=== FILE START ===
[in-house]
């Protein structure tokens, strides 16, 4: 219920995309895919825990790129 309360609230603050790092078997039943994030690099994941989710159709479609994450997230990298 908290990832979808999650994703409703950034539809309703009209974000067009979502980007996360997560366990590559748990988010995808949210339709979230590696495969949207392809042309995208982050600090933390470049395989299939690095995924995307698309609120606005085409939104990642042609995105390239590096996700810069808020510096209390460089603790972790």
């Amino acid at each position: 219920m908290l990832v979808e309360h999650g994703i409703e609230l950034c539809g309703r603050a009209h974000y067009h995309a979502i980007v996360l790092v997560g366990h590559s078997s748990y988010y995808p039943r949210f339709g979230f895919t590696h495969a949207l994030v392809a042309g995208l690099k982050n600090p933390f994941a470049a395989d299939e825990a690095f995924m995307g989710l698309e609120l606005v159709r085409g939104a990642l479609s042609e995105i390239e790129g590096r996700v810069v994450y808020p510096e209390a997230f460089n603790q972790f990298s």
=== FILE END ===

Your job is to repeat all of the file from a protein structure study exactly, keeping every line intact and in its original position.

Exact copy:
[in-house]
């Protein structure tokens, strides 16, 4: 219920995309895919825990790129 309360609230603050790092078997039943994030690099994941989710159709479609994450997230990298 908290990832979808999650994703409703950034539809309703009209974000067009979502980007996360997560366990590559748990988010995808949210339709979230590696495969949207392809042309995208982050600090933390470049395989299939690095995924995307698309609120606005085409939104990642042609995105390239590096996700810069808020510096209390460089603790972790």
């Amino acid at each position: 219920m908290l990832v979808e309360h999650g994703i409703e609230l950034c539809g309703r603050a009209h974000y067009h995309a979502i980007v996360l790092v997560g366990h590559s078997s748990y988010y995808p039943r949210f339709g979230f895919t590696h495969a949207l994030v392809a042309g995208l690099k982050n600090p933390f994941a470049a395989d299939e825990a690095f995924m995307g989710l698309e609120l606005v159709r085409g939104a990642l479609s042609e995105i390239e790129g590096r996700v810069v994450y808020p510096e209390a997230f460089n603790q972790f990298s």